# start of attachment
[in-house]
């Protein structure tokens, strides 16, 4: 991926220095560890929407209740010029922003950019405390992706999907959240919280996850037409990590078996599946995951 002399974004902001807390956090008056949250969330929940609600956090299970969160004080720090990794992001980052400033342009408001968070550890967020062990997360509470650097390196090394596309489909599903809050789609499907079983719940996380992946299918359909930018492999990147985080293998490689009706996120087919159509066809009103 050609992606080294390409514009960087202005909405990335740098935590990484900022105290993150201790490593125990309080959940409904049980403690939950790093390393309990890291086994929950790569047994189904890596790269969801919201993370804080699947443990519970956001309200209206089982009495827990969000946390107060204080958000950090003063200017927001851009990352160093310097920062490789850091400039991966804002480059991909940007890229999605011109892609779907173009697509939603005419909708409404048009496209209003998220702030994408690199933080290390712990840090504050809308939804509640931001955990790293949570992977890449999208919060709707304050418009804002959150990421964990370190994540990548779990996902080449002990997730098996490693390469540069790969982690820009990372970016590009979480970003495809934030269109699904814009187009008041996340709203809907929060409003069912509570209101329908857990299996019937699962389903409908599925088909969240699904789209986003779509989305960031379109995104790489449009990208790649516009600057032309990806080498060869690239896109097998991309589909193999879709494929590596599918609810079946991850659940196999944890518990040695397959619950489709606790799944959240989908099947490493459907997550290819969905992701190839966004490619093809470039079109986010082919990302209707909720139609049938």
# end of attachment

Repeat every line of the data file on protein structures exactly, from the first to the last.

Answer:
[in-house]
């Protein structure tokens, strides 16, 4: 991926220095560890929407209740010029922003950019405390992706999907959240919280996850037409990590078996599946995951 002399974004902001807390956090008056949250969330929940609600956090299970969160004080720090990794992001980052400033342009408001968070550890967020062990997360509470650097390196090394596309489909599903809050789609499907079983719940996380992946299918359909930018492999990147985080293998490689009706996120087919159509066809009103 050609992606080294390409514009960087202005909405990335740098935590990484900022105290993150201790490593125990309080959940409904049980403690939950790093390393309990890291086994929950790569047994189904890596790269969801919201993370804080699947443990519970956001309200209206089982009495827990969000946390107060204080958000950090003063200017927001851009990352160093310097920062490789850091400039991966804002480059991909940007890229999605011109892609779907173009697509939603005419909708409404048009496209209003998220702030994408690199933080290390712990840090504050809308939804509640931001955990790293949570992977890449999208919060709707304050418009804002959150990421964990370190994540990548779990996902080449002990997730098996490693390469540069790969982690820009990372970016590009979480970003495809934030269109699904814009187009008041996340709203809907929060409003069912509570209101329908857990299996019937699962389903409908599925088909969240699904789209986003779509989305960031379109995104790489449009990208790649516009600057032309990806080498060869690239896109097998991309589909193999879709494929590596599918609810079946991850659940196999944890518990040695397959619950489709606790799944959240989908099947490493459907997550290819969905992701190839966004490619093809470039079109986010082919990302209707909720139609049938």